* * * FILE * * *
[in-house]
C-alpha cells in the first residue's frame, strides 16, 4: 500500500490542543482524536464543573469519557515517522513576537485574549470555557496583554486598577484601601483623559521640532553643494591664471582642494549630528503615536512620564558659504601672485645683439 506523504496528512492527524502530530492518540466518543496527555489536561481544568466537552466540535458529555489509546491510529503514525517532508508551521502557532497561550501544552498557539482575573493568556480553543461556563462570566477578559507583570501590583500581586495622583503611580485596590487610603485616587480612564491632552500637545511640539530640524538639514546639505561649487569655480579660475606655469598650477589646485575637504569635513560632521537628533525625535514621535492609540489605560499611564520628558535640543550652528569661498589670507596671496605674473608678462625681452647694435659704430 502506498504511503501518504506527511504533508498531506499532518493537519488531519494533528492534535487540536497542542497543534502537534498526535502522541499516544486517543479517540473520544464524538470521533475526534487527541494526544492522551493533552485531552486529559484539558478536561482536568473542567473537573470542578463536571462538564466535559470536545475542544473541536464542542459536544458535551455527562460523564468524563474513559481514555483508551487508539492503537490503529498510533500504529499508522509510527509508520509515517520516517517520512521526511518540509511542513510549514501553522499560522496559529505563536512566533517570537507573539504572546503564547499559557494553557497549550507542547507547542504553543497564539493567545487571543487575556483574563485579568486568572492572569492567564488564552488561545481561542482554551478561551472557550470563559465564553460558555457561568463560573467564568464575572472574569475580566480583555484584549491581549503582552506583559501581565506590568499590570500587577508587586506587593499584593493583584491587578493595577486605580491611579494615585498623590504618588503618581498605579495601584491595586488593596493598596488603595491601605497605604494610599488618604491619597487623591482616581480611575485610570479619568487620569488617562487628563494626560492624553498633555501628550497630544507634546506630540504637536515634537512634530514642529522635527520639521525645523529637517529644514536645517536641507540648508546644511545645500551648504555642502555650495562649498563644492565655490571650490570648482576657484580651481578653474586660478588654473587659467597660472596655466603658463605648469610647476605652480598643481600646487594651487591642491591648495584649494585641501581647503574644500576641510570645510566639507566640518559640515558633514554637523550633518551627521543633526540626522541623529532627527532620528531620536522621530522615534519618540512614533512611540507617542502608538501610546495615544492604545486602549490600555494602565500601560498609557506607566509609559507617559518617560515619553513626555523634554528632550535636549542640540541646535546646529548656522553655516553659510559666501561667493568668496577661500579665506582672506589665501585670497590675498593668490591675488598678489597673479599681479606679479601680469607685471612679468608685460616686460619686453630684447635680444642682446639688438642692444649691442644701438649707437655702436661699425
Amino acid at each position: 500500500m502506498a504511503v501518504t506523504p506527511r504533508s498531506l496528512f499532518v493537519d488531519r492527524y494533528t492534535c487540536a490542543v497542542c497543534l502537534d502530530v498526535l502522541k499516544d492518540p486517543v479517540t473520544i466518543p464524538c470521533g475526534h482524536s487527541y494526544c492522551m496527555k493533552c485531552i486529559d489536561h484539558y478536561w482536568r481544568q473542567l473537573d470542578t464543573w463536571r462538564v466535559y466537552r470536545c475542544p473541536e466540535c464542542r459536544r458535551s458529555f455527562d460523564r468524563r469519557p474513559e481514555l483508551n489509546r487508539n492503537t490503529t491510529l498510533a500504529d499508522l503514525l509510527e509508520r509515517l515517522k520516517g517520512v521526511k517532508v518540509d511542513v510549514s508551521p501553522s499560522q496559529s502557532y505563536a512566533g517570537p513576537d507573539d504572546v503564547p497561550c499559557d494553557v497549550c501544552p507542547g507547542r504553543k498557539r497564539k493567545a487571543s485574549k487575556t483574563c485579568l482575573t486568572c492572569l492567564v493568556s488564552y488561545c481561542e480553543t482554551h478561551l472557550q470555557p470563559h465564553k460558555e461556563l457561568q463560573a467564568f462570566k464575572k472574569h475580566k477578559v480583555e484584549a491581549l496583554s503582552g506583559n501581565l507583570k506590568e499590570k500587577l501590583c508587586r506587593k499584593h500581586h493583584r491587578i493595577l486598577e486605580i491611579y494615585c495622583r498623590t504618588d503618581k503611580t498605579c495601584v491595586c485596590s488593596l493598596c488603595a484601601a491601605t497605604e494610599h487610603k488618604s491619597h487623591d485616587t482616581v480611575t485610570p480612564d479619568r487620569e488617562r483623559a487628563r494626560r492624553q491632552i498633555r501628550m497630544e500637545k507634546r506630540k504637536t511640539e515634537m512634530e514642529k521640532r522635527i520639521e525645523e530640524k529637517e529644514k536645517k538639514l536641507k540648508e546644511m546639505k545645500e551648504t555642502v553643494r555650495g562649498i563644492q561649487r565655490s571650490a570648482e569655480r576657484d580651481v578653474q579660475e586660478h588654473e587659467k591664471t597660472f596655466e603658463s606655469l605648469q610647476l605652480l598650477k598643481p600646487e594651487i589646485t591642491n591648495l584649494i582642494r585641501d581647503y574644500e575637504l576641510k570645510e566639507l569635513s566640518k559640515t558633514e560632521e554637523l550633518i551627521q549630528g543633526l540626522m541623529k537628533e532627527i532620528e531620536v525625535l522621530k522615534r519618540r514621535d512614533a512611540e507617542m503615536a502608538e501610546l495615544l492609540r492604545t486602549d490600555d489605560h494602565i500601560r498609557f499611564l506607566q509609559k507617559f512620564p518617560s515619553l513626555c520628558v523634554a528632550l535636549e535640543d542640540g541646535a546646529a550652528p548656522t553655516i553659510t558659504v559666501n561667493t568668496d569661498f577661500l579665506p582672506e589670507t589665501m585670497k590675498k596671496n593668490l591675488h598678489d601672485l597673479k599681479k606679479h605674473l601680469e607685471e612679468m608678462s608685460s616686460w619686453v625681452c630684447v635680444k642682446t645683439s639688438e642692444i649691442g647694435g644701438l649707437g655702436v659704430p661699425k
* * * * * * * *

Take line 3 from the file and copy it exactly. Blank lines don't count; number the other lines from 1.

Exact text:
Amino acid at each position: 500500500m502506498a504511503v501518504t506523504p506527511r504533508s498531506l496528512f499532518v493537519d488531519r492527524y494533528t492534535c487540536a490542543v497542542c497543534l502537534d502530530v498526535l502522541k499516544d492518540p486517543v479517540t473520544i466518543p464524538c470521533g475526534h482524536s487527541y494526544c492522551m496527555k493533552c485531552i486529559d489536561h484539558y478536561w482536568r481544568q473542567l473537573d470542578t464543573w463536571r462538564v466535559y466537552r470536545c475542544p473541536e466540535c464542542r459536544r458535551s458529555f455527562d460523564r468524563r469519557p474513559e481514555l483508551n489509546r487508539n492503537t490503529t491510529l498510533a500504529d499508522l503514525l509510527e509508520r509515517l515517522k520516517g517520512v521526511k517532508v518540509d511542513v510549514s508551521p501553522s499560522q496559529s502557532y505563536a512566533g517570537p513576537d507573539d504572546v503564547p497561550c499559557d494553557v497549550c501544552p507542547g507547542r504553543k498557539r497564539k493567545a487571543s485574549k487575556t483574563c485579568l482575573t486568572c492572569l492567564v493568556s488564552y488561545c481561542e480553543t482554551h478561551l472557550q470555557p470563559h465564553k460558555e461556563l457561568q463560573a467564568f462570566k464575572k472574569h475580566k477578559v480583555e484584549a491581549l496583554s503582552g506583559n501581565l507583570k506590568e499590570k500587577l501590583c508587586r506587593k499584593h500581586h493583584r491587578i493595577l486598577e486605580i491611579y494615585c495622583r498623590t504618588d503618581k503611580t498605579c495601584v491595586c485596590s488593596l493598596c488603595a484601601a491601605t497605604e494610599h487610603k488618604s491619597h487623591d485616587t482616581v480611575t485610570p480612564d479619568r487620569e488617562r483623559a487628563r494626560r492624553q491632552i498633555r501628550m497630544e500637545k507634546r506630540k504637536t511640539e515634537m512634530e514642529k521640532r522635527i520639521e525645523e530640524k529637517e529644514k536645517k538639514l536641507k540648508e546644511m546639505k545645500e551648504t555642502v553643494r555650495g562649498i563644492q561649487r565655490s571650490a570648482e569655480r576657484d580651481v578653474q579660475e586660478h588654473e587659467k591664471t597660472f596655466e603658463s606655469l605648469q610647476l605652480l598650477k598643481p600646487e594651487i589646485t591642491n591648495l584649494i582642494r585641501d581647503y574644500e575637504l576641510k570645510e566639507l569635513s566640518k559640515t558633514e560632521e554637523l550633518i551627521q549630528g543633526l540626522m541623529k537628533e532627527i532620528e531620536v525625535l522621530k522615534r519618540r514621535d512614533a512611540e507617542m503615536a502608538e501610546l495615544l492609540r492604545t486602549d490600555d489605560h494602565i500601560r498609557f499611564l506607566q509609559k507617559f512620564p518617560s515619553l513626555c520628558v523634554a528632550l535636549e535640543d542640540g541646535a546646529a550652528p548656522t553655516i553659510t558659504v559666501n561667493t568668496d569661498f577661500l579665506p582672506e589670507t589665501m585670497k590675498k596671496n593668490l591675488h598678489d601672485l597673479k599681479k606679479h605674473l601680469e607685471e612679468m608678462s608685460s616686460w619686453v625681452c630684447v635680444k642682446t645683439s639688438e642692444i649691442g647694435g644701438l649707437g655702436v659704430p661699425k